Spinal cord stimulation can significantly reduce the need for opioid medication. Studies show that more than a third of participants who received high-frequency therapy reduced or stopped taking opioid medications. This is a significant advantage for patients who have been dealing with chronic pain for many years.

4. Targeted Pain Relief

Spinal cord stimulation delivers pain relief only where it is needed, unlike oral medication which affects the whole body and causes sleepiness, constipation, or other problems unrelated to the pain. This targeted approach ensures that patients experience pain relief without unwanted side effects.

5. Affordable

Spinal cord stimulator is less costly when compared with other surgical and non-surgical treatments for back pain.

6. Long-lasting Pain Relief

One of the major benefits of a Spinal Cord Stimulator is that patients can enjoy a pain-free life for a long time without the need for any maintenance of frequent doctor visits.

Risks and Side effects associated with Spinal Cord Stimulation Treatment (SCS)

Doctors regard SCS as a secure, less invasive treatment for various painful disorders. However, they observe complications, which may fall into two categories: device-related failure or biological causes, in 30-40% of cases. Lead migration, lead breakage, excessive or insufficient stimulation, intermittent stimulation, hardware malfunction, loose connections, and battery failure, are all examples of device-related difficulties. Infection, epidural hemorrhage, seroma, paralysis, cerebrospinal fluid (CSF) leakage, discomfort at the implant site, allergic response, and skin disintegration are examples of biological consequences.

Such complications can lead to the following side effects:

  • Infection - Almost all implants run the risk of causing infection in the body. In some cases, stimulators installed within the spine can cause infection creating the need for surgical treatment to cure the infection and remove the implant.
  • Problems with Lead - The hardware of the lead sometimes gets displaced or broken due to movement in the spine. It happens when the movement of the vertebra doesn’t match the flexibility or movement of the spine.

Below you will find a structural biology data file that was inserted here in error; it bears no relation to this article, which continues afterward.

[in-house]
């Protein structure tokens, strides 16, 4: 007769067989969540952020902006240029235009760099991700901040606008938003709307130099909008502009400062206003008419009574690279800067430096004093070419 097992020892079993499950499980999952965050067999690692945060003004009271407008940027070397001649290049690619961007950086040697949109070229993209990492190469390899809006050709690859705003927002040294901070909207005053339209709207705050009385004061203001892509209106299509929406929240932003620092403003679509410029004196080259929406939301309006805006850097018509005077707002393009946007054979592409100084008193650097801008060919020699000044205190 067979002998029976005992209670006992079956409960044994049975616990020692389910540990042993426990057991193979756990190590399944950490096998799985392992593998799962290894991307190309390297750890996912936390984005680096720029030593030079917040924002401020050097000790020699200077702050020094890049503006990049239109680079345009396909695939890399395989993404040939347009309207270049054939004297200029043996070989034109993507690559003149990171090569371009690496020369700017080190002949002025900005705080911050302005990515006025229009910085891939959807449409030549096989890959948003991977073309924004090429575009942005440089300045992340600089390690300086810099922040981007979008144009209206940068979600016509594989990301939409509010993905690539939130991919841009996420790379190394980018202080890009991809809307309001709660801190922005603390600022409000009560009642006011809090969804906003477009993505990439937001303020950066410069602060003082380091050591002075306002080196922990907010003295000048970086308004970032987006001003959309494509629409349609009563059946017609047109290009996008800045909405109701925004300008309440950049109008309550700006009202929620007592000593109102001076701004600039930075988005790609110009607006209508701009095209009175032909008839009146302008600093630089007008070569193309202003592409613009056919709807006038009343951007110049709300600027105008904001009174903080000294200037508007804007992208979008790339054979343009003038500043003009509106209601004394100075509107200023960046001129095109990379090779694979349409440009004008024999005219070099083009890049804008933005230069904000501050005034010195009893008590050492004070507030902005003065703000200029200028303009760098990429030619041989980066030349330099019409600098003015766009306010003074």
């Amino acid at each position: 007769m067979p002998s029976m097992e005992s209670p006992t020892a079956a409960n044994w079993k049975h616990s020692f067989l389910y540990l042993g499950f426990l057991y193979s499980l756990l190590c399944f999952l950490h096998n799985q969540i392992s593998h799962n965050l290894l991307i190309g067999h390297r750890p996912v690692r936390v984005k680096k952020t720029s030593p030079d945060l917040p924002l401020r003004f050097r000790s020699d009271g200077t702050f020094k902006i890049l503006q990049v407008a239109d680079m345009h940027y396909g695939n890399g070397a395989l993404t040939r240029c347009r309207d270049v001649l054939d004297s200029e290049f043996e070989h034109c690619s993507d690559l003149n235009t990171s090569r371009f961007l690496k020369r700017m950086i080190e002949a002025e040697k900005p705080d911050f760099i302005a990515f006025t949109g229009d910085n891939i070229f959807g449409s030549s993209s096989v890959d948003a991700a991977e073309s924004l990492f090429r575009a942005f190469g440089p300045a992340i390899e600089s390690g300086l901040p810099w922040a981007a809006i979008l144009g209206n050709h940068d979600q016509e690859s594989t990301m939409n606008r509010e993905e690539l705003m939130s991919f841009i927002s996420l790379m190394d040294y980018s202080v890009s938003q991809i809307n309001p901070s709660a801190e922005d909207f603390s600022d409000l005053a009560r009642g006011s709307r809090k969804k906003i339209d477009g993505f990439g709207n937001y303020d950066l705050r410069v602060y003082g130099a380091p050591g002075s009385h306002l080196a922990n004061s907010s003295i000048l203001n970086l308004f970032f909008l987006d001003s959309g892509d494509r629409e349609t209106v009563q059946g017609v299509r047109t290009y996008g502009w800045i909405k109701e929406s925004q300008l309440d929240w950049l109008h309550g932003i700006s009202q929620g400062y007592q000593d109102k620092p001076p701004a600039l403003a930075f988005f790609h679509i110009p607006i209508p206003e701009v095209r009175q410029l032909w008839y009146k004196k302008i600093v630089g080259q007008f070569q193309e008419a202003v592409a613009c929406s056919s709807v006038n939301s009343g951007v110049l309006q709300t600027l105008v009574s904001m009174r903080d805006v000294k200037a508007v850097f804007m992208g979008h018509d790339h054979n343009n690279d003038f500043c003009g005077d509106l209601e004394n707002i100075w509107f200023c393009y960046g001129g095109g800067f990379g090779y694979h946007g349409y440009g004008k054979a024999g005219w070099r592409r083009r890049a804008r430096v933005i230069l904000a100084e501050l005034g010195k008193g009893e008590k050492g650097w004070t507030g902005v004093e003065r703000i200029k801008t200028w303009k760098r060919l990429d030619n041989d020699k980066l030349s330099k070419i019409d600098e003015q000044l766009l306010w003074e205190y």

• Decrease in the effectiveness of pain relief over time.
Neurosurgeon Los Angeles - Dr. Moksha Ranasinghe

SCS Implant At Southern California Brain & Spine Surgery

If you are looking for Spinal Cord Stimulation treatment in Los Angeles, you can visit our facility. Dr. Moksha Ranasinghe who is the lead Neurosurgeon here provides spinal cord stimulation treatment to patients suffering from chronic back pain. You can schedule an appointment by filling out the contact form or calling us at (213) 369 4583.

FAQs on Spinal Cord Stimulation Treatment

1. What are the components of a Spinal Cord Stimulator System?

A spinal cord stimulation system is made up of several parts, including an implanted power source known as a neurostimulator, thin wires with electrodes on the tips called leads, a clinician programmer used to program the neurostimulator, a patient programmer for managing pain relief, and a wireless external neurostimulator that mimics the therapy delivered by the implanted neurostimulator.

2. Are all Spinal Cord Stimulators the same?

No. Mainly, there are three types of Spinal Cord Stimulators;

  1. Conventional implantable pulse generator, or IPG. A battery is placed in the spine during an operation. When it runs out, the battery must be replaced in another surgery. This can be a good choice for people with pain in just one body part because they need less energy to manage their pain.
  2. Rechargeable implantable pulse generator. A battery is placed in the spine during an operation. You can recharge it without another surgery. Because the energy source is rechargeable, these stimulators can put out more electricity. This may be a better choice for people with pain in the lower back or both legs. The device is more powerful than conventional IPGs.
  3. Radiofrequency stimulator. This type of Stimulator is an older design. It uses a battery that's outside the body. The stimulator is rarely used today because of newer designs and better technology. This includes rechargeable batteries. But like the rechargeable IPGs, these may be better for people with pain in the lower back and legs because of the device's power.

3. Are there any risks of spinal cord stimulator surgery?

Spinal cord therapy is a safe procedure, however, there can be some complications such as infection, device damage, etc. Consult your doctor immediately if there are any complications after the implant.

4. How does Spinal Cord Stimulator Work?

In spinal cord stimulators, doctors connect thin wires (the electrodes) to a small, pacemaker-like battery pack. A generator is usually placed under the skin, usually near the buttocks or abdomen, between the spinal cord and the vertebrae (the epidural space). The remote control and antenna of spinal cord stimulators are both outside the body, so patients can send electrical impulses whenever they feel pain. Experts have come to understand that the device is possibly working by targeting multiple muscle groups directly from the spine. Additionally, they've learned that this treatment can alter how the brain senses pain.